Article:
Die mit Unterstützung unseres Weltladens errichtete Toilette wurde am 21.10.2005 offiziell an die Partnerschule übergeben. Eine Praktikantin übergab den Schlüssel vor zahlreichen Gästen.

Einweihung der Toilette

Einweihung der Toilette

Einweihung der Toilette

Einweihung der Toilette

Einweihung der Toilette

Dazu erschienen nachfolgende Meldungen in ghanaischen Zeitungen:

Lands and Forestry called to support tree planting

Agona Nyakrom (C/R), Oct 23, GNA - The Country-Director of Youth and Environment Foundation, a Non-Governmental Organisation (NGO), Mr Bernard Sey, has expressed concern about the inability of the Ministry of Land and Forestry to assist organisations undertaking tree-planting projects.
He pointed out that such organisations were going through difficulties in getting funding and other assistance to support communities and educational institutions to plant trees. Mr Sey stated this when he handed over a nine-seater KVIP toilet estimated at 23 million cedis to the Agona Nyakrom Methodist Primary (B) School at Nyakrom financed by the Dettinger World Shop, an organisation, supporting community elementary schools and the youth in Germany. The Country-Director stated that the organisation had approached the Ministry for support without success to extend its tree planting activities to other districts.
Mr Sey said the Foundation from its scarce resources had spent 150 million cedis to plant 30,000 tree species in 72 schools in the Agona, Asikuma-Odoben-Brakwa, Ajumako and Awutu-Effutu-Senya districts. He stated that the Foundation had selected Awutu-Bawjiase for a pilot project, adding that the Youth Environment Foundation in Germany had planned an exchange programme with schools in Ghana to plant trees. Mr Sey said the Foundation had acquired a 25-hectare stretch of land at the cost of 60 million cedis at Ajumako Ochiso to cultivate medicinal plants.
Mr John Kweku Mensah, Head-teacher of the School, said the Foundation had planed to provide pipe borne water and electricity to the school after the completion of the KVIP toilet project. He said the school started its tree planting exercise in 1993 through the sponsorship of the Youth Environment Foundation in Germany and was declared as the best in tree planting in 1997 and awarded a certificate and a cash prize.
The Head-teacher pointed out that even though the school block was built in 1926 it had been protected in rainstorms by trees serving as a windbreak.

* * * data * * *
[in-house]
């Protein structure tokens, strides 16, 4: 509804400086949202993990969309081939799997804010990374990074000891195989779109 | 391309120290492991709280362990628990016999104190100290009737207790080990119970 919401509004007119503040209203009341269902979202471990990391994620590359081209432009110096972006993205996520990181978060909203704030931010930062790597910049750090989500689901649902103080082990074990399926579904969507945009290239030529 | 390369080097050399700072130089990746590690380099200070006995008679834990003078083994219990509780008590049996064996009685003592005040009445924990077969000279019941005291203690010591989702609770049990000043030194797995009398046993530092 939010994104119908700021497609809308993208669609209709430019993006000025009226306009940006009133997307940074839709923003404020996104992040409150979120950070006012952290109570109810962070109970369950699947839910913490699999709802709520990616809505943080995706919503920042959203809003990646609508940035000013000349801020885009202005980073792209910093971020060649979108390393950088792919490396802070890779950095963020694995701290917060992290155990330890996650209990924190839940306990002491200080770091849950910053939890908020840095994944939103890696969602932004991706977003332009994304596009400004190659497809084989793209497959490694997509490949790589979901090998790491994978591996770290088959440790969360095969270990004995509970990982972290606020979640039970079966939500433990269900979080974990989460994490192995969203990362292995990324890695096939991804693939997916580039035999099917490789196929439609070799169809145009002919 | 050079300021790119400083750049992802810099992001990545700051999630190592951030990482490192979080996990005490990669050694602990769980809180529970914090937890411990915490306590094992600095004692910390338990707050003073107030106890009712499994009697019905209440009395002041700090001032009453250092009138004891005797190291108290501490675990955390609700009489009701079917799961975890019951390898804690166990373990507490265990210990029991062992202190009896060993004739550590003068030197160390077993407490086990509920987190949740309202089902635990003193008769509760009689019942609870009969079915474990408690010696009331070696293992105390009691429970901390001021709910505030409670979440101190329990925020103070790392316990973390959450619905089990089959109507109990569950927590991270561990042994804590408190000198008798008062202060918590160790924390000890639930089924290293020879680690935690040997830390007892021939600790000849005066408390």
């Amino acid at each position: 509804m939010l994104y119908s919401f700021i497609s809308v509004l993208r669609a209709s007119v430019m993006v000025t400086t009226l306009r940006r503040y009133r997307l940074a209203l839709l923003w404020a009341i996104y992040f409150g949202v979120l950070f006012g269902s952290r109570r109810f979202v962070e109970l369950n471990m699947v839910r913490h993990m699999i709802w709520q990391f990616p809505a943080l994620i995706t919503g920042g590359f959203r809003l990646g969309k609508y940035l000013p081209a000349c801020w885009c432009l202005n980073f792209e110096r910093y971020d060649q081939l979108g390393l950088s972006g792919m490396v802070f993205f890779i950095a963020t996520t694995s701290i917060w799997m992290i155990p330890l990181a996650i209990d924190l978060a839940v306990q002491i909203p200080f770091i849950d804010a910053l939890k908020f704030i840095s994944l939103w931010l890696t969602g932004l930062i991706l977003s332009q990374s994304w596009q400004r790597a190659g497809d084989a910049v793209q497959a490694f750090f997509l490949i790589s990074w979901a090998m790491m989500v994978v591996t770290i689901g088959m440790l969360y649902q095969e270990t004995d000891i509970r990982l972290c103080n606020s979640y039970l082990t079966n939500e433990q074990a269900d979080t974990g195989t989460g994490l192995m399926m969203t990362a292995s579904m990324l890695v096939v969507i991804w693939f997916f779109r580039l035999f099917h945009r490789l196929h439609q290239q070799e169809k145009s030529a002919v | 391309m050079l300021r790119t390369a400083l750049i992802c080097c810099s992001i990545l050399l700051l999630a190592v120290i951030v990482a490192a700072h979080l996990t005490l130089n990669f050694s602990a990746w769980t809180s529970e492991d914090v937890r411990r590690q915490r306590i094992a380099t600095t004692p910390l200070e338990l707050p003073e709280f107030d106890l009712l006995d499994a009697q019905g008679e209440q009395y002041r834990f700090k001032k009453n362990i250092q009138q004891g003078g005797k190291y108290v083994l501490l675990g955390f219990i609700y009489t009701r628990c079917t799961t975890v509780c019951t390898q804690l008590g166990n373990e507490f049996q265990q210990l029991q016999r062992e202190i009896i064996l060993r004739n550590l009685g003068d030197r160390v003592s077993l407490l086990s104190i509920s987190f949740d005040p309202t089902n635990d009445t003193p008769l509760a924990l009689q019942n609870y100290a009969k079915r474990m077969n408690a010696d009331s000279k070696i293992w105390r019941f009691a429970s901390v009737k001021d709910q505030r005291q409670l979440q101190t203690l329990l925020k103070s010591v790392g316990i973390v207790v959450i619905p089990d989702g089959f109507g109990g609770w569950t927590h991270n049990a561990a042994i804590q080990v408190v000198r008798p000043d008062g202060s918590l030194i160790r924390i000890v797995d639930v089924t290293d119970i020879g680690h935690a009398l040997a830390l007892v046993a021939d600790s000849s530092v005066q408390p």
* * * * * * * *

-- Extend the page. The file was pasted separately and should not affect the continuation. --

Mr Mensah also appealed to the Ministry of Lands and Forestry for the supply of more tree species to plant.

General News of Sunday, 23 October 2005


80 pupils crowded in a classroom at Nyakrom

Agona Nyakrom (C/R), Oct 23, GNA - Ms Janet Aggrey, a teacher of the Nyakrom Methodist Primary (B) in the Agona District has expressed her difficulty in coping with 80 pupils she is combining in classes one and two in a classroom.

Narrating her plight to the Ghana News Agency (GNA) in an interview at Nyakrom on Friday before the inauguration of a 23-million KVIP toilet built for the school by the Youth Environment Foundation, said the situation was compounded when the dilapidated four-classroom block collapsed about four years ago.

She said that after the collapse of the building the two classes were combined in one classroom supposed to accommodate 30 pupils. Ms Aggrey stated that the classroom had become congested to an extent that she could not find a place for the teacher's table and chair to mark the register and exercises, adding that she was handling the two classes because there was no teacher to take one of the classes. She pointed out that the school had no Kindergarten making the children to be enrolled in primary one straight from home, which made it extra difficult to handle the pupils.

Ms Aggrey stressed that the Head teacher had made several appeals to the Agona District Assembly and the Methodist Church for the provision of a new school block without success.

She explained that the capitation grant recently introduced by the government had also led to an increase in the number of pupils in the lower primary aggravating the situation of the school.

Ms Aggrey said the situation had compelled her to travel to Cape Coast to discuss the matter with the Central Regional Manager of the Methodist Education Unit, Mr Abraham Blay, without success. Ms Priscilla Adjoa Boafo, a teacher of the school expressed concern about the lukewarm attitude of some parents towards the provision of the basic school needs of their children.

She said some parents had failed to buy books and stationery for their children and even did not give them money for food. Ms Boafo also narrating the ordeal of the teachers told the GNA that when she was posted to the school from training college, she taught her primary four class, on the veranda of the school for two years due to lack of classrooms.

She regretted that some parents walked into the classroom and told teachers that they wanted to send their children to the farm to assist them to weed.

Ms Boafo said some of the children also absented themselves with the flimsy excuse that their parents refused to give them money and stated that, that was hampering academic work of the pupils.

News of Sundy, 23 October 2005